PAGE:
Insights & Stories

10 Steps to Take if You've Lost Your Job

Reading time: 6 Minutes

January 25th, 2024

worried woman looking at laptop worried woman looking at laptop

Losing your job can be one of the toughest experiences in life, right up there with divorce, serious illness or the passing of a loved one. Not only can the loss of income hurt your financial stability, the stress and emotion associated with being laid off or fired can make it hard to respond effectively and take the necessary next steps.

If you've recently lost your job, know that you are not alone, and that there is a way forward. Take a few deep breaths, and allow yourself time to feel all the (completely natural!) emotions that are coming up, before taking your next steps.

Here are some resources and tips to help with your financial planning after the loss of income, and how to make the best recovery from a difficult situation.

Do These Things Right Away

1. Figure out what resources you have available. Before doing anything else, it's a good idea to list out how much cash and assets you can use to pay for essentials. Do you have emergency savings to fall back on? If so, how long will they last, given your current expenses? If you're like many Americans, there may not be much in your accounts—recent studies have found that nearly 25 percent of U.S. residents are living paycheck-to-paycheck, with no emergency savings, and a third would not be able to come up with enough to cover a $500 emergency.

Still, every little bit helps and taking an inventory will at least give you a better picture of what kind of assistance you and your family will need.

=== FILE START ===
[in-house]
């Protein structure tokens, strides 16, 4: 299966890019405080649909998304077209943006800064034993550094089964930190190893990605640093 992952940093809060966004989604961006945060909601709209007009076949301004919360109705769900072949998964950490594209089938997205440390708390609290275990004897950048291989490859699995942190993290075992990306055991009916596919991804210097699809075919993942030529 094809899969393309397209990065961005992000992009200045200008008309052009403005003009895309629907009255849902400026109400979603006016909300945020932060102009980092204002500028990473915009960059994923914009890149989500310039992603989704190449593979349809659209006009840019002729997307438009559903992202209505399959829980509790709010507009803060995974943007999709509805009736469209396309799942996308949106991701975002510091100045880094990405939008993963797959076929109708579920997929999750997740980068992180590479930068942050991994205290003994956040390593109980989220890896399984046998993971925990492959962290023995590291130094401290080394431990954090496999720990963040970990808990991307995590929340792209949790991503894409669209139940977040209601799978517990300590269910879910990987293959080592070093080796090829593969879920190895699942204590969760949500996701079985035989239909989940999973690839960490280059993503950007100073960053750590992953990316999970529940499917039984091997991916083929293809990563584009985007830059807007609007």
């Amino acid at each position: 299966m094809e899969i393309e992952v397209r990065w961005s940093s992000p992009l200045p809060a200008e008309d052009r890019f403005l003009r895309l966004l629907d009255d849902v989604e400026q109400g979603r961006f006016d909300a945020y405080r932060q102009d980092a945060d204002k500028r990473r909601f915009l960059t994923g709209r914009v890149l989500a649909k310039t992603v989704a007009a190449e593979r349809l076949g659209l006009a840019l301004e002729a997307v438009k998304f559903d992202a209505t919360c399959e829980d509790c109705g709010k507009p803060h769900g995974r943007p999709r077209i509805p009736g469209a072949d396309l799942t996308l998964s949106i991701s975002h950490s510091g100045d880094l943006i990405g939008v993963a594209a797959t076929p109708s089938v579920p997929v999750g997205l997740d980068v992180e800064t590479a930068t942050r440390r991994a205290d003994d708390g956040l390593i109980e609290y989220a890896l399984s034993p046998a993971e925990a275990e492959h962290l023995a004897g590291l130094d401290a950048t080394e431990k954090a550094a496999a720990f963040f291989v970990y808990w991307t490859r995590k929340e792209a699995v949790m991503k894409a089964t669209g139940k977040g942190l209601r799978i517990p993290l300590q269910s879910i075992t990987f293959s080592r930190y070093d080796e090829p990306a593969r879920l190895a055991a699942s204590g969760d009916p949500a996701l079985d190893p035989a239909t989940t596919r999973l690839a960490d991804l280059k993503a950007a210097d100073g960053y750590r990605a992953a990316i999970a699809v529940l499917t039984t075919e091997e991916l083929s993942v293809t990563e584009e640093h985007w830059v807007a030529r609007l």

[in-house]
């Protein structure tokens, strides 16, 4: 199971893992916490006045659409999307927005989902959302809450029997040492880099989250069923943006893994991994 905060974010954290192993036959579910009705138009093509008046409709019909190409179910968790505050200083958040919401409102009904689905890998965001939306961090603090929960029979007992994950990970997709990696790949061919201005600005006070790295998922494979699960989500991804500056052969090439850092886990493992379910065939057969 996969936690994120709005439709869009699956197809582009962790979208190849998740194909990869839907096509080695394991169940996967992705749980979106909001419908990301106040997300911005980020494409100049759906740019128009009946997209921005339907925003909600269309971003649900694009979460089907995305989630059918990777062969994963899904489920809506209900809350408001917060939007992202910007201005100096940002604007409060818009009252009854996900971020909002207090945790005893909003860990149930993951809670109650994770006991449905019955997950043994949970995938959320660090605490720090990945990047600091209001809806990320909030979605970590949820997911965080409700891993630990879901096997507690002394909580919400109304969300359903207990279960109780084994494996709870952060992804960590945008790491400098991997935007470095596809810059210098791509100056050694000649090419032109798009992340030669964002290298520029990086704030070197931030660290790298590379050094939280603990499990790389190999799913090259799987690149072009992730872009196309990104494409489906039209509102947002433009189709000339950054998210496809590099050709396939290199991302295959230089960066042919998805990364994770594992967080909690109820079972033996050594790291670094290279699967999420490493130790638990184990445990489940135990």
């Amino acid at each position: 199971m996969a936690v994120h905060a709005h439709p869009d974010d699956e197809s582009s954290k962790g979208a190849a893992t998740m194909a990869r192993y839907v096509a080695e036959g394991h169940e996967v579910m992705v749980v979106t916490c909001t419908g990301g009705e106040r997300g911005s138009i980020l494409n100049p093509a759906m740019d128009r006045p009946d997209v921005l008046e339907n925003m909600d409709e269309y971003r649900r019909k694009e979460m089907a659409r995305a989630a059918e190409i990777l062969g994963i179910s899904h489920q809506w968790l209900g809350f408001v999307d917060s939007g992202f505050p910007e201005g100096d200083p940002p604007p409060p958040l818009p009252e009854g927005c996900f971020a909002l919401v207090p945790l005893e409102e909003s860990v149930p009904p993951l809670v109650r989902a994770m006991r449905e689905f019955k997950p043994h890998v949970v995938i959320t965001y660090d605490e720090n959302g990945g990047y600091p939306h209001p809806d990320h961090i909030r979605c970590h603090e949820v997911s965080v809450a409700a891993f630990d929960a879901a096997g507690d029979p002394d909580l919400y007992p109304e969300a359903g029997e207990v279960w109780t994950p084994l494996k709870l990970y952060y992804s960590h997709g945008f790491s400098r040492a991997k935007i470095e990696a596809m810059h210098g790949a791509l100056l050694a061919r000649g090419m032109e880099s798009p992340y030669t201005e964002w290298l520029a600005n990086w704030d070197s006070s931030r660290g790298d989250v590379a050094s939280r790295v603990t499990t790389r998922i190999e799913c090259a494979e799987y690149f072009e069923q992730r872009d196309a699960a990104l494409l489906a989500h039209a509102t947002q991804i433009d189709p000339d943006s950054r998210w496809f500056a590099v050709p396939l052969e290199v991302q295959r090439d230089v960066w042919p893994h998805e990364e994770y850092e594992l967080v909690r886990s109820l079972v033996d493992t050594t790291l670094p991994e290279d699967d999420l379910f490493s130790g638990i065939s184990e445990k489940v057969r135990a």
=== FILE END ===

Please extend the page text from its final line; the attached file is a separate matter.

Also, keep in mind that not all resources are financial. Family and friends can be a vital source of support in hard times. It can be difficult to ask, but you may find more help in your network of loved ones than you might have thought, and it may come in the form of temporary housing, childcare, food or even just encouragement when you need it most.

2. File for unemployment. Unemployment insurance is a state-provided benefit that compensates workers who have lost their job through no fault of their own. You may still be able to qualify even if you've been fired, temporarily laid off, are working reduced hours or are self-employed and have lost income.

It can take some time—weeks or even longer in some cases—before your application is processed and you begin receiving benefits, so it's crucial to apply as soon as possible. Check out this article with tips for how to navigate Hawaii's unemployment benefits process.

3. Make sure your health insurance coverage doesn't lapse. Paying money for health insurance when you're out of work may seem like an expense you can opt out of, but this is exactly the time you and your family need to be covered the most. Just one accident or unexpected illness, and you could be on the hook for thousands of dollars in out-of-pocket expenses, right when you can least afford it.

See if your former employer will allow you to stay on your company health plan, or look into applying for COBRA continuation coverage. You may also qualify for free or low-cost coverage through Medicaid, and your children could be covered under the Children's Health Insurance Program.

Do These Things Within a Month

4. Slim down your finances. When you lose a steady income, it's important to review your current expenses, and your spending and saving habits. Reducing monthly expenses wherever possible will help preserve the cash reserves in your bank account.

Look for ways to cut your spending, such as canceling unused gym memberships or cable TV service, cooking at home instead of ordering takeout, or using some part of your savings to pay off high-interest debt.